Whether you are planning to see The Nutcracker this month or not, The Nutcracker by Susan Jeffers is a wonderful retelling of the story that will turn anyone into a Nutcracker enthusiast!


Saturday, December 3, 2011

Hey, Santa!

Every year, our local library hosts a day with Santa Claus, with live music, crafts for the kids and a chance to visit with Santa.  It's always a lot of fun - I'm so grateful for our library for having such a great event!

For the past few days, the Bachsters have been revising and finalizing their Christmas lists to give to Santa.  And bright and early this morning, the 6-year old woke up to decide which fancy dress would be best for the occasion, and to get her new fancy dress shoes all ready.  Yes, there has been a great deal of excitement over meeting Santa today!

When we pulled up to the library's parking lot, Santa was right behind us - being escorted in a police car (but in a good way).  As Santa walked up to the building, our oldest DD ran up to him and gave him a big hug - it was so sweet!  Followed right behind her were the other two - yes, they really love Santa!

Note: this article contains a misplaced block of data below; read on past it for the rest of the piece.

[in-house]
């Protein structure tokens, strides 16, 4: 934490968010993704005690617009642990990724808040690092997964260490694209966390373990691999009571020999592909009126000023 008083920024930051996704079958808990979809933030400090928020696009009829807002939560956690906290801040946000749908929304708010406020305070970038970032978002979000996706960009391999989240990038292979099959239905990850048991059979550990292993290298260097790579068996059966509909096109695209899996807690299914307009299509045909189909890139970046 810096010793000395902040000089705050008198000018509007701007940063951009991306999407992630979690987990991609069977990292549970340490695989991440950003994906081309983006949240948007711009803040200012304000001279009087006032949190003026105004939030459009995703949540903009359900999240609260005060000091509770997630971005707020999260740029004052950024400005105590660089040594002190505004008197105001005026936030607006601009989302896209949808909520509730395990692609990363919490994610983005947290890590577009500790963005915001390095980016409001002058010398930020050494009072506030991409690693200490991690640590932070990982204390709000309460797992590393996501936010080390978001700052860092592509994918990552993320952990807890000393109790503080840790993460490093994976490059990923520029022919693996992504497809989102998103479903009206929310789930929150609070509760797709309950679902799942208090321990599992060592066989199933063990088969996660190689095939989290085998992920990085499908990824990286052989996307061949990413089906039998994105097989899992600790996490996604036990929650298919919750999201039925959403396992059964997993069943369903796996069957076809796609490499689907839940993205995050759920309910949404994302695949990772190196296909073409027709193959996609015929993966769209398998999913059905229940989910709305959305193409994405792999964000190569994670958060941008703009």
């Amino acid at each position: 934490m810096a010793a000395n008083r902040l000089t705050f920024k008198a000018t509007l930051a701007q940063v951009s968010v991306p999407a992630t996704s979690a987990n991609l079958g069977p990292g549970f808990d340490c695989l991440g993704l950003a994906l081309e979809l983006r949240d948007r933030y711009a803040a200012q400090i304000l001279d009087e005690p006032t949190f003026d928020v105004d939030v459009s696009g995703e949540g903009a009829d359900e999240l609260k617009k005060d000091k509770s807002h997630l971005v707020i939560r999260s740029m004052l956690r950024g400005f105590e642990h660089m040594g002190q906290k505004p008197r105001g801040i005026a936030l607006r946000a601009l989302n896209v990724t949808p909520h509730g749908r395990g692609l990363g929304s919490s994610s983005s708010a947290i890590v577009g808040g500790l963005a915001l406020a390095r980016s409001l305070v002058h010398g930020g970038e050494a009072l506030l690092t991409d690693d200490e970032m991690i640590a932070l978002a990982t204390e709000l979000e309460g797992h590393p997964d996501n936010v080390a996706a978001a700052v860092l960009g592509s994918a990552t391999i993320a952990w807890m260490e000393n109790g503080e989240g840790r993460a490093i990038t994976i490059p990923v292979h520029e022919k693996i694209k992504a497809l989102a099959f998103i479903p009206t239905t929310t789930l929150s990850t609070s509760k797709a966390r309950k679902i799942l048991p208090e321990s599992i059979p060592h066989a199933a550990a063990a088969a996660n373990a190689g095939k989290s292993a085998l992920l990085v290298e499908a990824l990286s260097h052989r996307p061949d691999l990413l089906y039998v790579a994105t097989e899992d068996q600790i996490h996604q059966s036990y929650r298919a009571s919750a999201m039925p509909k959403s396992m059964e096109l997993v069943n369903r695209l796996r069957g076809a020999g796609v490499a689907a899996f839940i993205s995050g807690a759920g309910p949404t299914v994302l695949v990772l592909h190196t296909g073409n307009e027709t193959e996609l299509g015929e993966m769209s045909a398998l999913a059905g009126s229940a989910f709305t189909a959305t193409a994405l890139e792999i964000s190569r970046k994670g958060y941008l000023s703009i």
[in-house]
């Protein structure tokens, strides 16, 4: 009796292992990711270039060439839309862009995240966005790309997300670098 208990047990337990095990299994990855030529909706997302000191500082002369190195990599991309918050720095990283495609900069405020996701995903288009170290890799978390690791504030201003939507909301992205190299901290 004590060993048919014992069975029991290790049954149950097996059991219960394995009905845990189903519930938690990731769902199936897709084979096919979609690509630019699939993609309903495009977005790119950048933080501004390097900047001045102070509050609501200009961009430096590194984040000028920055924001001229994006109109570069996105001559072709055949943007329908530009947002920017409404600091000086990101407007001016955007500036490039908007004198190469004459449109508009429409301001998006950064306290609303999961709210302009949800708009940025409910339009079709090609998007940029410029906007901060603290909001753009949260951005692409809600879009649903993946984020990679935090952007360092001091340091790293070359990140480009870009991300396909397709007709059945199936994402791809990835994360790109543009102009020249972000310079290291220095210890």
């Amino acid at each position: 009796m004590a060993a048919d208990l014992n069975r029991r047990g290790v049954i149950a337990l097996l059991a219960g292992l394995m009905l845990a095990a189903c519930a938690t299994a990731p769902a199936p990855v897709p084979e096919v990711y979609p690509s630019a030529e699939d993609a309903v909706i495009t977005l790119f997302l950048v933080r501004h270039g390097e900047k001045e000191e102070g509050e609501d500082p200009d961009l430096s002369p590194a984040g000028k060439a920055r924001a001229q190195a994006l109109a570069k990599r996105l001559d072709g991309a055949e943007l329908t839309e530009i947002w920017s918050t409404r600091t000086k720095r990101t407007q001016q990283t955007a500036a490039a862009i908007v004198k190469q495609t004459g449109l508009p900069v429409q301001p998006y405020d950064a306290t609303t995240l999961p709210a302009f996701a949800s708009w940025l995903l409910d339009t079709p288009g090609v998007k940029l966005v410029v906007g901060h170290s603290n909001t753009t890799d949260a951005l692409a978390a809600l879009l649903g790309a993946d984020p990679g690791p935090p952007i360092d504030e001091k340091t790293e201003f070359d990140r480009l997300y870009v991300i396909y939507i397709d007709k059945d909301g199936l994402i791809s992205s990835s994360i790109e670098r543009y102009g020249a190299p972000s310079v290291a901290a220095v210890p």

And of course, they sat on Santa's lap, and gave him their lists and drawings they had made for him:

(I know, the flash, the flash!  But I didn't want to miss the shot & the indoor lighting there is not the best)

After we visited with Santa, we headed over to the kids area of the library to do some crafts and games:

Our oldest said today that for Christmas, she would like Christmas to actually come a little earlier than the 25th - she said she just can't wait that long!

Are you doing any fun holiday activities this weekend?

Thursday, December 1, 2011

August 2012

I received a very surprising, wonderful phone call last week: a photo that I had submitted to a calendar contest for our local power company got accepted!  I'm pleased to let you know that my picture of a tree trunk with moss and ferns all over it (taken at the Rock House in Hocking Hills) is the shot for August:

There are a lot of really nice shots in the calendar - I especially like the winter pictures that were chosen for those months.  So, if you don't have your 2012 calendar yet, you might enjoy one of these!  You can contact Ohio's Rural Electric Cooperatives at 614-846-5757 for more information.

The shot from Rock House was from our family vacation to Hocking Hills in 2010.  I'm so glad I brought my camera with me (seriously, would I have even considered leaving it at home!?) because some of my favorite shots ever were taken on that trip.  I think it might be about time to re-visit Hocking Hills - it's my photography-muse!